How to unpick a 40-year-old EU rulebook?


In light of the vote to leave the EU, assuming the UK financial services industry wishes to continue to trade with the EU with the same freedoms as at present, broad equivalence with EU financial regulation will be in its best interests.

Banks, insurers and wealth management firms will now have to identify the core requirements stemming from EU regulations and directives that they need in order to achieve this, and then lobby the Government to stick to these requirements as they negotiate the terms of the UK’s exit from the EU.

The UK will, of course, have equivalence today. Unpicking 40 years’ worth of regulatory and legal evolution in the form of directly-applicable regulations, and domestic legislation in line with UK directives, is time intensive and laborious and not necessarily in everyone’s best interests overall.

What we are likely to see is a subtle divergence in regulatory requirements over time. For example, given the UK’s position against the bankers’ bonus cap, the assumption is this will be one of the first EU-led initiatives to change . But it remains to be seen how this would be done, and to what extent this would impact on equivalence negotiations.

It should be noted some countries, including the US, do not have equivalence across the board, which has not prevented them from conducting substantial amounts of business with EU-based firms.

The vote to leave the EU means some financial firms may now reconsider how they are structured for European operations. It is uncertain what arrangements might be agreed in place of the current passporting arrangements that many London-based firms use to avoid the need for multiple authorisations across Europe.

It seems likely the UK will push to negotiate an equivalence regime to replace passporting when the UK’s membership of the EU expires, to allow UK-based firms to continue to access other national markets in the EU relatively easily.

However, those negotiations are likely to take place within broader talks over the terms of the deal confirming the UK’s EU exit . This is likely to take many months, and quite possibly years, to conclude.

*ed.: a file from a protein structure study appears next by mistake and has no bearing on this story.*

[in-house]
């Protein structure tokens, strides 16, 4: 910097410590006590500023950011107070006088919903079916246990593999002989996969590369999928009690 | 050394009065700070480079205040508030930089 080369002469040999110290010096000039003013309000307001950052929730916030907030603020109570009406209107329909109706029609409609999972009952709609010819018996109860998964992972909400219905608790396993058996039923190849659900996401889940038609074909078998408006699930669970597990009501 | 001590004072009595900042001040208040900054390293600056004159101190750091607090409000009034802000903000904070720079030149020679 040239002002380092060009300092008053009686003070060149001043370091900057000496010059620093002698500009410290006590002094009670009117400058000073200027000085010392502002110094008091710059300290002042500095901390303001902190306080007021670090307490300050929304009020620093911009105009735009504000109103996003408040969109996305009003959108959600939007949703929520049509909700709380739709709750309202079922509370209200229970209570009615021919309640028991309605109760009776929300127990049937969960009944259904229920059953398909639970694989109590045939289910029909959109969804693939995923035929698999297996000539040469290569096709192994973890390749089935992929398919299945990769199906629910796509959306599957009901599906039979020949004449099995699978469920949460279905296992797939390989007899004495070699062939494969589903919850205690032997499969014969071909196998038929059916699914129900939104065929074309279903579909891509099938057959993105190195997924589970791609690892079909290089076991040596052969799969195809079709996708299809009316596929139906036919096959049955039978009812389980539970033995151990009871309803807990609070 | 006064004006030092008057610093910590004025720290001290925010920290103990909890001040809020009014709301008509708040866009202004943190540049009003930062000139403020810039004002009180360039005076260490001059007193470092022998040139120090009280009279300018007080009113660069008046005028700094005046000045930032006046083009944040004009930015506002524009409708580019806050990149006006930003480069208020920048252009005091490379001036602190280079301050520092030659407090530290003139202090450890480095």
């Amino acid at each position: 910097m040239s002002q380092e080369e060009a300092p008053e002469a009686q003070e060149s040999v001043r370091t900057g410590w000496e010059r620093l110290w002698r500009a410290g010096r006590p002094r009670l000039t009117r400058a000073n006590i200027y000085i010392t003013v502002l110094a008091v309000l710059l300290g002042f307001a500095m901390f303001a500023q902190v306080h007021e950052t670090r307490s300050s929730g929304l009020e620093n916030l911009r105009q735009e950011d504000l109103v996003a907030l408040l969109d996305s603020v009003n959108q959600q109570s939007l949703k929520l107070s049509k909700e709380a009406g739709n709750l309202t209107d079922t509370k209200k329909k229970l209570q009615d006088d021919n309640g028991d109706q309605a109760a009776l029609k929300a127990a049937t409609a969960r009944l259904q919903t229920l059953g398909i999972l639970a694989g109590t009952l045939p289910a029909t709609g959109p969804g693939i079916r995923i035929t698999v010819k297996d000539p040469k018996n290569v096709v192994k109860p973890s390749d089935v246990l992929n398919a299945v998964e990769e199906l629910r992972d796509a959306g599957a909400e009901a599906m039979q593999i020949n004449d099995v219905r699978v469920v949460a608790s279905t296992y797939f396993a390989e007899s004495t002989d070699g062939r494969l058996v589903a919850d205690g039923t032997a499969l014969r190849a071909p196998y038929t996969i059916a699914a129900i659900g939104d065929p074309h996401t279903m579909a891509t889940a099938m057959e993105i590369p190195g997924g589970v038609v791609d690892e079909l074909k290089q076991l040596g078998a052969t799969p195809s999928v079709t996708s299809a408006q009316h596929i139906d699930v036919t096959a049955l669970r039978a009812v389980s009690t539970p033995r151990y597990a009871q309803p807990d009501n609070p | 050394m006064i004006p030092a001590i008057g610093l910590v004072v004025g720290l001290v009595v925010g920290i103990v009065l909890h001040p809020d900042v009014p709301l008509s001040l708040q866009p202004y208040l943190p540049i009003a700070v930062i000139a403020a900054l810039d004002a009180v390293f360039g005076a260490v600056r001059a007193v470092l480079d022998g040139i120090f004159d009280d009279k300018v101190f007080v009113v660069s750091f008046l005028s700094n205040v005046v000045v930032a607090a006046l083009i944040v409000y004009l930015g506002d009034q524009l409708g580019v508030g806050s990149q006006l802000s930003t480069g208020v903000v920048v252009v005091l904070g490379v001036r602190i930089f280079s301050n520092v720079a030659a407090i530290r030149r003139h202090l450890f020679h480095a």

Some UK-centred companies with business across Europe could look to relocate to other European financial centres such as Frankfurt, Paris, or in some cases Dublin.

They may view passporting rights as so central to their operations that they are not prepared to endure uncertainty whether an equivalent regime would allow them to continue to use London as a base for Europe-wide activities. Those other financial centres may well view the UK’s exit from the EU as an opportunity to increase their influence and it is conceivable this could complicate agreement on an equivalence regime.

However, London is not just a major financial centre because it is a gateway to Europe through the UK’s EU membership and associated passporting regime established by EU law.

London is also an important centre for markets outside the EU, and will continue to be so even with the UK leaving the union. Firms will not necessarily be looking to move their central hub from the City.

From a regulatory perspective, I do not expect UK financial services regulation to suddenly deviate from that which currently applies throughout the EU. Much of the existing regulation is enshrined in UK law so any changes in approach will realistically come about gradually over a period of time.

 Michael Ruck is senior associate at law firm Pinsent Masons